THE GEOGRAPHY OF 1990S INTERNET GOVERNANCE
Keywords:Internet Governance, Clinton Administration, multistakeholderism
AbstractIn April 2014, after Edward Snowden revealed a widespread, global spying program carried out by the U.S. government against citizens and world leaders, Brazil hosted a meeting of NETmundial, the Global Multistakeholder Meeting on the Future of Internet Governance, to discuss moving away from a U.S.-centric oversight of internet governance structures and towards a global multistakeholder model. In 2016, the contract between the Internet Corporation for Assigned Names and Numbers (ICANN) and the U.S. Department of Commerce expired, nearly 20 years after it was first established. While the end of that contract did meaningfully address some of the concerns raised by NETmundial, there are many ways in which the U.S.’s powerful position in developing the early commercial internet is still visible. This research seeks to address the question: In what ways were early decisions about the governance of the commercial web shaped by cultural imperialist logics and how was that reflected in policy developed in the mid to late 1990s? I address this question using archival analysis focusing on the Ira Magaziner Electronic Commerce papers at the Clinton Presidential Library in Little Rock, Arkansas, arguing that the U.S. incorporated little to no input from many countries, a move that stood in contradiction with narratives coming from that administration that highlighted the internet’s potential for open, equitable, global participation.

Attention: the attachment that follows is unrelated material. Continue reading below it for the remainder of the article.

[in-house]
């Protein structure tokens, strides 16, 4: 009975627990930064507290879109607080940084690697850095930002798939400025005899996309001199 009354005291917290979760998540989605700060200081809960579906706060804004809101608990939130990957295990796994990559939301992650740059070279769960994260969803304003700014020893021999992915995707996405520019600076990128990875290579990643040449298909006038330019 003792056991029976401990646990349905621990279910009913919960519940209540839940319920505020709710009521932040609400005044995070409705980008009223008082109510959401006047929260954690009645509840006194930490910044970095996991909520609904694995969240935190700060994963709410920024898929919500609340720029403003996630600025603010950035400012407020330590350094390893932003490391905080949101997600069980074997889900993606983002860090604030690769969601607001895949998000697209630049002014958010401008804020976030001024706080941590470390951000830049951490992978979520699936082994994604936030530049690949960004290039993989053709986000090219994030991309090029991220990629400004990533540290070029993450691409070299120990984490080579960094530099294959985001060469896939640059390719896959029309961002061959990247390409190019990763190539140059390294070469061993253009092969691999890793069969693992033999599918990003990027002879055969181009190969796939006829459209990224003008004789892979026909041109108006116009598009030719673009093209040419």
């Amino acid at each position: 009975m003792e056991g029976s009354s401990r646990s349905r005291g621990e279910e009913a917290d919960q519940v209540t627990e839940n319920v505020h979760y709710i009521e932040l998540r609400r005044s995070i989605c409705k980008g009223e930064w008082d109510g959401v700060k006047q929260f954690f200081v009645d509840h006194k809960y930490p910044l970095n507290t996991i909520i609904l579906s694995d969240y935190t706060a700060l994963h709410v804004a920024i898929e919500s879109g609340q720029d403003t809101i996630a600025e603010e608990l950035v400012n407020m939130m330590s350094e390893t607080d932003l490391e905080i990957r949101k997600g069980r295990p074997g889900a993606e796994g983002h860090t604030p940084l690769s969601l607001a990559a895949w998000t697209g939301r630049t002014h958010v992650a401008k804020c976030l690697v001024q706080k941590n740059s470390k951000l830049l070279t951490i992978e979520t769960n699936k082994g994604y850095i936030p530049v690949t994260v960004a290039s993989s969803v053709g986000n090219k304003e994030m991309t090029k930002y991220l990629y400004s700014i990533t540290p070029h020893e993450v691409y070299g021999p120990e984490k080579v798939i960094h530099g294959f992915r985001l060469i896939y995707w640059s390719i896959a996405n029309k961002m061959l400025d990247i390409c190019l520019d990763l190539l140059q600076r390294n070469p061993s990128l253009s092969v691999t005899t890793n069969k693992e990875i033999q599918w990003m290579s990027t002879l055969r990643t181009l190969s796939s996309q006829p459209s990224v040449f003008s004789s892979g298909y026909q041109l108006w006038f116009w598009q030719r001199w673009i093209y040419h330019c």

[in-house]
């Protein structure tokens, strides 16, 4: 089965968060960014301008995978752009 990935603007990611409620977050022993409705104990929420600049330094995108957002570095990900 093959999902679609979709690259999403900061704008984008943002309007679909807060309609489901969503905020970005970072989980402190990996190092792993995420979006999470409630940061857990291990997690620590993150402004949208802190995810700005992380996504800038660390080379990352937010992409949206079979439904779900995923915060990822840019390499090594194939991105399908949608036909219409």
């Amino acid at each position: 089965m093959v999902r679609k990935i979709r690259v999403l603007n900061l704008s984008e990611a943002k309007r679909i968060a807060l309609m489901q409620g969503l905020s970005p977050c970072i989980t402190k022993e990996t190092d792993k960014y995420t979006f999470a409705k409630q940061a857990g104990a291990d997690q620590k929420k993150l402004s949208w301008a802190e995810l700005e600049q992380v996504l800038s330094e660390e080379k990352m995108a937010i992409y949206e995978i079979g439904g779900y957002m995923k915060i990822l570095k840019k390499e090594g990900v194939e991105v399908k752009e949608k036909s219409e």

How to Cite
Grosse, M. (2023). THE GEOGRAPHY OF 1990S INTERNET GOVERNANCE. AoIR Selected Papers of Internet Research, 2022. https://doi.org/10.5210/spir.v2022i0.13013